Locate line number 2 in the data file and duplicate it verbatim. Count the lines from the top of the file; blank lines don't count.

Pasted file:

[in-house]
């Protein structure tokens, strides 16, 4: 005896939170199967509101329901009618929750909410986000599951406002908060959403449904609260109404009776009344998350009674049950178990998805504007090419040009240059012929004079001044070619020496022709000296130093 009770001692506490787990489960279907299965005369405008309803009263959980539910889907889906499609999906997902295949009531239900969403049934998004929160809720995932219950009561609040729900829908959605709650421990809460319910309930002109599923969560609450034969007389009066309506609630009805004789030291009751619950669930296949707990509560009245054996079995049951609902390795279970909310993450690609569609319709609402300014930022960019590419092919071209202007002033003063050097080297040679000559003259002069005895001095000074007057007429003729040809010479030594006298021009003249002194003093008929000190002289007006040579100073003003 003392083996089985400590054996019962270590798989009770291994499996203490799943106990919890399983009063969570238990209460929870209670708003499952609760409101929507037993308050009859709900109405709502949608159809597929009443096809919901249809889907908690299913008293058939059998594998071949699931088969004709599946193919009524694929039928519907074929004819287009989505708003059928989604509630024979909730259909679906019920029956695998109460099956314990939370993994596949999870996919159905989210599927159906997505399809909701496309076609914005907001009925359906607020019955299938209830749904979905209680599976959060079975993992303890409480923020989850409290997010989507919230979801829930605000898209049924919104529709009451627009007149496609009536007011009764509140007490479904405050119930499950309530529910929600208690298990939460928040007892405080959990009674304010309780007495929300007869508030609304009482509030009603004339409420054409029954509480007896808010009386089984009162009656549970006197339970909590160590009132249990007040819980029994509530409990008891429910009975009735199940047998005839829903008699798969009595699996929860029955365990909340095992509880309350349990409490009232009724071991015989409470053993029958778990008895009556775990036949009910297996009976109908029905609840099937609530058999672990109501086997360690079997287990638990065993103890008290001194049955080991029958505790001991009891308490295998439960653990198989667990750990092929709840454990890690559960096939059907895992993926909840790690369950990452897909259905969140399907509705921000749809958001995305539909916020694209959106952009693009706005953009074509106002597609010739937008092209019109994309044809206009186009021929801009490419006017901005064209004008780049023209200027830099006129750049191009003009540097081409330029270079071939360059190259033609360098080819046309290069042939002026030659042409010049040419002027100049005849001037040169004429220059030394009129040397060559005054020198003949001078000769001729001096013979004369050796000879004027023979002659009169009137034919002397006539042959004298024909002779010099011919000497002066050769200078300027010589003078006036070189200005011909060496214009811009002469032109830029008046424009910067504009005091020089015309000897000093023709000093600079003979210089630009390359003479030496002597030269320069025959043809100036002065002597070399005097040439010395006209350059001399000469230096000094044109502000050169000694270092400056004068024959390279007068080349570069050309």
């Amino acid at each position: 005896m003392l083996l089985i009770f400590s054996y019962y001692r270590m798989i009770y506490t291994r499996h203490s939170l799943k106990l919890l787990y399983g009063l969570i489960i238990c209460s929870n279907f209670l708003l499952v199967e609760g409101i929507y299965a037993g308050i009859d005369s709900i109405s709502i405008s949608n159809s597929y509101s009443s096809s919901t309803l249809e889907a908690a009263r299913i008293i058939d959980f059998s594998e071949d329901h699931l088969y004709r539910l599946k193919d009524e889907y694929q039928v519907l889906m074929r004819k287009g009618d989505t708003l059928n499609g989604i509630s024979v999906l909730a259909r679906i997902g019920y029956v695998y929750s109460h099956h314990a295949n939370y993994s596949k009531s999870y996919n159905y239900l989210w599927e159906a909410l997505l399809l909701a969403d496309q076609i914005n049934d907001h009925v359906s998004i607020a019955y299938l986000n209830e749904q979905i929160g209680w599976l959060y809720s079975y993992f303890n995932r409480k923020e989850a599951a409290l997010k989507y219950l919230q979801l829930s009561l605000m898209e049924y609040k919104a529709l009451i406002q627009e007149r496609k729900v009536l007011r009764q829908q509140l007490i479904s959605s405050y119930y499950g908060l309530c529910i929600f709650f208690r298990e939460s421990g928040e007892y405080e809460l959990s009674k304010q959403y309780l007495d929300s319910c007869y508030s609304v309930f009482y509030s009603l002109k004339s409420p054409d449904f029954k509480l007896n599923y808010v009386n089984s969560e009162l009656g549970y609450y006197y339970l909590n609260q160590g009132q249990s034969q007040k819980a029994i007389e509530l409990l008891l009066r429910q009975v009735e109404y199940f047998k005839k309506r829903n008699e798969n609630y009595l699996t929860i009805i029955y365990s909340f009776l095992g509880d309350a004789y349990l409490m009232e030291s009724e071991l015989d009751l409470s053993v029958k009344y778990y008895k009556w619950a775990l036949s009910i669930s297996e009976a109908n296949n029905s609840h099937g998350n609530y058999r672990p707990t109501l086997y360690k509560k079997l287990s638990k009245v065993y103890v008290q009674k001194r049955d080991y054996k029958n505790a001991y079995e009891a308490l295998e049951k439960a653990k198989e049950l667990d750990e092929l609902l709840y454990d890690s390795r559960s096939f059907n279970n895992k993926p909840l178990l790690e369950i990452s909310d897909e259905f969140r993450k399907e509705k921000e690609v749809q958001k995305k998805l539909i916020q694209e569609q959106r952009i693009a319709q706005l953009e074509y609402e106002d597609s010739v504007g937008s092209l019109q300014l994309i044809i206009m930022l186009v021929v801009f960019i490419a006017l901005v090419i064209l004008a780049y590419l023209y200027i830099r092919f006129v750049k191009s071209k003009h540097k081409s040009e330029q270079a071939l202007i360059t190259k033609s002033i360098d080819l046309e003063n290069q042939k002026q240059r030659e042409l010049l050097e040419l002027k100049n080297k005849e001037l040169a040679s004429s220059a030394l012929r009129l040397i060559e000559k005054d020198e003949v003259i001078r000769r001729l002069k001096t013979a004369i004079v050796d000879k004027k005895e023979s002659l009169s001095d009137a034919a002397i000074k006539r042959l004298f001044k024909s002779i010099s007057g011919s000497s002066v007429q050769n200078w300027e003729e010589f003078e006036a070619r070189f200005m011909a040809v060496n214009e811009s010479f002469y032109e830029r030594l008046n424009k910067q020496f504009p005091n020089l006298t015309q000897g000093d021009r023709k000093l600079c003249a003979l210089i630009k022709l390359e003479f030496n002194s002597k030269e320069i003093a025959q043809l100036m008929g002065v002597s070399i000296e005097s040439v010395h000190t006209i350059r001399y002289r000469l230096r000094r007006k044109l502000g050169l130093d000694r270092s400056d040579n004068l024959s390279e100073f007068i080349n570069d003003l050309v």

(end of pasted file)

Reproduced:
């Protein structure tokens, strides 16, 4: 005896939170199967509101329901009618929750909410986000599951406002908060959403449904609260109404009776009344998350009674049950178990998805504007090419040009240059012929004079001044070619020496022709000296130093 009770001692506490787990489960279907299965005369405008309803009263959980539910889907889906499609999906997902295949009531239900969403049934998004929160809720995932219950009561609040729900829908959605709650421990809460319910309930002109599923969560609450034969007389009066309506609630009805004789030291009751619950669930296949707990509560009245054996079995049951609902390795279970909310993450690609569609319709609402300014930022960019590419092919071209202007002033003063050097080297040679000559003259002069005895001095000074007057007429003729040809010479030594006298021009003249002194003093008929000190002289007006040579100073003003 003392083996089985400590054996019962270590798989009770291994499996203490799943106990919890399983009063969570238990209460929870209670708003499952609760409101929507037993308050009859709900109405709502949608159809597929009443096809919901249809889907908690299913008293058939059998594998071949699931088969004709599946193919009524694929039928519907074929004819287009989505708003059928989604509630024979909730259909679906019920029956695998109460099956314990939370993994596949999870996919159905989210599927159906997505399809909701496309076609914005907001009925359906607020019955299938209830749904979905209680599976959060079975993992303890409480923020989850409290997010989507919230979801829930605000898209049924919104529709009451627009007149496609009536007011009764509140007490479904405050119930499950309530529910929600208690298990939460928040007892405080959990009674304010309780007495929300007869508030609304009482509030009603004339409420054409029954509480007896808010009386089984009162009656549970006197339970909590160590009132249990007040819980029994509530409990008891429910009975009735199940047998005839829903008699798969009595699996929860029955365990909340095992509880309350349990409490009232009724071991015989409470053993029958778990008895009556775990036949009910297996009976109908029905609840099937609530058999672990109501086997360690079997287990638990065993103890008290001194049955080991029958505790001991009891308490295998439960653990198989667990750990092929709840454990890690559960096939059907895992993926909840790690369950990452897909259905969140399907509705921000749809958001995305539909916020694209959106952009693009706005953009074509106002597609010739937008092209019109994309044809206009186009021929801009490419006017901005064209004008780049023209200027830099006129750049191009003009540097081409330029270079071939360059190259033609360098080819046309290069042939002026030659042409010049040419002027100049005849001037040169004429220059030394009129040397060559005054020198003949001078000769001729001096013979004369050796000879004027023979002659009169009137034919002397006539042959004298024909002779010099011919000497002066050769200078300027010589003078006036070189200005011909060496214009811009002469032109830029008046424009910067504009005091020089015309000897000093023709000093600079003979210089630009390359003479030496002597030269320069025959043809100036002065002597070399005097040439010395006209350059001399000469230096000094044109502000050169000694270092400056004068024959390279007068080349570069050309």